Self v. Self

Annotate this Case

893 S.W.2d 775 (1995)

319 Ark. 632

Elizabeth Z. SELF, Appellant, v. Mildred SELF, Appellee.

No. 94-793.

Supreme Court of Arkansas.

February 27, 1995.

*776 Ben Seay, El Dorado, for appellant.

Ronald L. Griggs, El Dorado, for appellee.

DUDLEY, Justice.

This case involves a dispute between Mildred Self and Elizabeth Self, both wives of Alex Self, now deceased, over which one is entitled to receive widow's benefits from the Veterans Administration. The chancellor decided in favor of Mildred. Elizabeth appealed *777 to the court of appeals. The court of appeals, by a tie vote, affirmed en banc. Self v. Self, 46 Ark.App. 250, 878 S.W.2d 436 (1994). Elizabeth filed a petition for review in this court. We granted certiorari because of the tie vote. See Sup.Ct.R. 1-2(f). Upon review, we reverse.

There is no dispute about the facts. Alex and Mildred Self were married in 1947 and eventually had four children. Alex was in military service and moved from base to base. In 1964, Alex returned to the United States from Tripoli, Libya, and the couple moved to a home they owned in Pineville, Louisiana. Mildred and the children remained in Pineville while Alex was stationed at an Air Force base in Clinton, Oklahoma.

On September 1, 1965, Alex filed a complaint for divorce in Union County, Arkansas. He alleged that he had been a resident of the State of Arkansas for more than ninety days and that Mildred's last known address was Alexander City, Alabama. A warning order was issued, and an attorney at litem wrote Mildred at an address in Alexander City. The letter was returned and marked "undeliverable." It is undisputed that Alex was not a resident of Arkansas for the time required by law for a divorce, that Mildred was not a resident of Alexander City, Alabama, and that Mildred received no notice of the proceedings in Union County. On October 8, 1965, Alex obtained a decree of divorce in Union County.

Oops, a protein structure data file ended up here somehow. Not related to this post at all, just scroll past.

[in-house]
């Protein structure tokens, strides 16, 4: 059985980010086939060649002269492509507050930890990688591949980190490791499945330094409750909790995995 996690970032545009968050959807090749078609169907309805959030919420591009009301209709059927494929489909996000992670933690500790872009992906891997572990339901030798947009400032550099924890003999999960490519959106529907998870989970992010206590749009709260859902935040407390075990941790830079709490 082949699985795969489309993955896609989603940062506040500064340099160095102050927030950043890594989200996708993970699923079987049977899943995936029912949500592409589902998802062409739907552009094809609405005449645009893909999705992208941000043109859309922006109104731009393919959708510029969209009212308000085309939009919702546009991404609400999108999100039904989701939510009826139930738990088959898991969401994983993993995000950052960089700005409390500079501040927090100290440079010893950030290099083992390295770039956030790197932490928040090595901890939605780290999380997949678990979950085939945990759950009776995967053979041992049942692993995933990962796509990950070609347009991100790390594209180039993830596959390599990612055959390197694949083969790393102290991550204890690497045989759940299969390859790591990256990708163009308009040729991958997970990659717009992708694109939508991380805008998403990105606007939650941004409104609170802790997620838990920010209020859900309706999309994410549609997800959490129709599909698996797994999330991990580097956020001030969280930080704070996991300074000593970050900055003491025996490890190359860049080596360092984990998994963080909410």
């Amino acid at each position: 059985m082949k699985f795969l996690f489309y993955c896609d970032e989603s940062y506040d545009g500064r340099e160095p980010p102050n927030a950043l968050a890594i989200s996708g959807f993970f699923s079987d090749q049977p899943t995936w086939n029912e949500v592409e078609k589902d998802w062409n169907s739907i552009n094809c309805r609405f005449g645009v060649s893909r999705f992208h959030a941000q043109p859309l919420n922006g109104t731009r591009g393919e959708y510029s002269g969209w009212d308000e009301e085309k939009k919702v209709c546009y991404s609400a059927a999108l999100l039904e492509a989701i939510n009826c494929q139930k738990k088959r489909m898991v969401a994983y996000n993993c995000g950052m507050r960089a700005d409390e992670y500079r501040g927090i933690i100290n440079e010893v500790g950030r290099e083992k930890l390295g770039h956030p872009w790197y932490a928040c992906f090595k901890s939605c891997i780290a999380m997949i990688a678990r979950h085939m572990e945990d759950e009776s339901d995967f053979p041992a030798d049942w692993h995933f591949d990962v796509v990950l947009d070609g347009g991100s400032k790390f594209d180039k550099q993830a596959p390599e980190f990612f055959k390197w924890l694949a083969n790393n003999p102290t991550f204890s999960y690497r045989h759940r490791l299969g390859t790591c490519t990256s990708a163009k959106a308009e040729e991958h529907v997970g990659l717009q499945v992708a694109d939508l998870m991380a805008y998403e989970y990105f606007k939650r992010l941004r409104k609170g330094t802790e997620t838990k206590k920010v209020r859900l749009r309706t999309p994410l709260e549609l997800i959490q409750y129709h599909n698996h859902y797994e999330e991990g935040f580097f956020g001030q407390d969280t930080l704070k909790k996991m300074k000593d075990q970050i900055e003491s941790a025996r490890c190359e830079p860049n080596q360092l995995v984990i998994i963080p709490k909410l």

A week later Alex was in Pineville, Louisiana, and Mildred saw the divorce decree in the glove pocket of Alex's car. It was the first notice she had of the divorce. She promptly consulted with James Gravels, a lawyer in Alexandria, Louisiana. As a result of that conference she subsequently filed a petition in Louisiana for a separation from bed and board. The Louisiana court granted the separation and ordered Alex to pay child support, which he sporadically paid. Gravels's recollection of the events at the conference with Mildred are abstracted, in the pertinent part, as follows:

I reviewed the divorce decree and I remember discussing with her whether we could set aside the Arkansas divorce. She had told me that her husband had lived with her through the entire period of time when the divorce was obtained. I knew you had to establish some sort of residency to have jurisdiction. I probably told her and the only reason that I got a separation for her was that I did not think the Arkansas divorce was any good and it could be attacked at any time.

When Mrs. Self showed me the Arkansas divorce, I advised her that it was voidable. I took action on her behalf in Louisiana by filing a separation action.... Mrs. Self did not follow through with the divorce proceeding with me. She would not have been eligible for a divorce at that time. Whether she could have gotten a divorce a year or six months after the rendering of this judgment, I do not know. I did not get her a divorce. As far I know, this is the last legal action she took against Mr. Self. When Mrs. Self left my office, it was my belief she understood that she wasn't divorced, as far as I was concerned. Her documents could be attacked by anyone by interested parties and set aside. . . . . . I did not recommend she contact an attorney in Arkansas to do something about that divorce decree. I did not think anybody would give it full faith and credit. [Emphasis added.]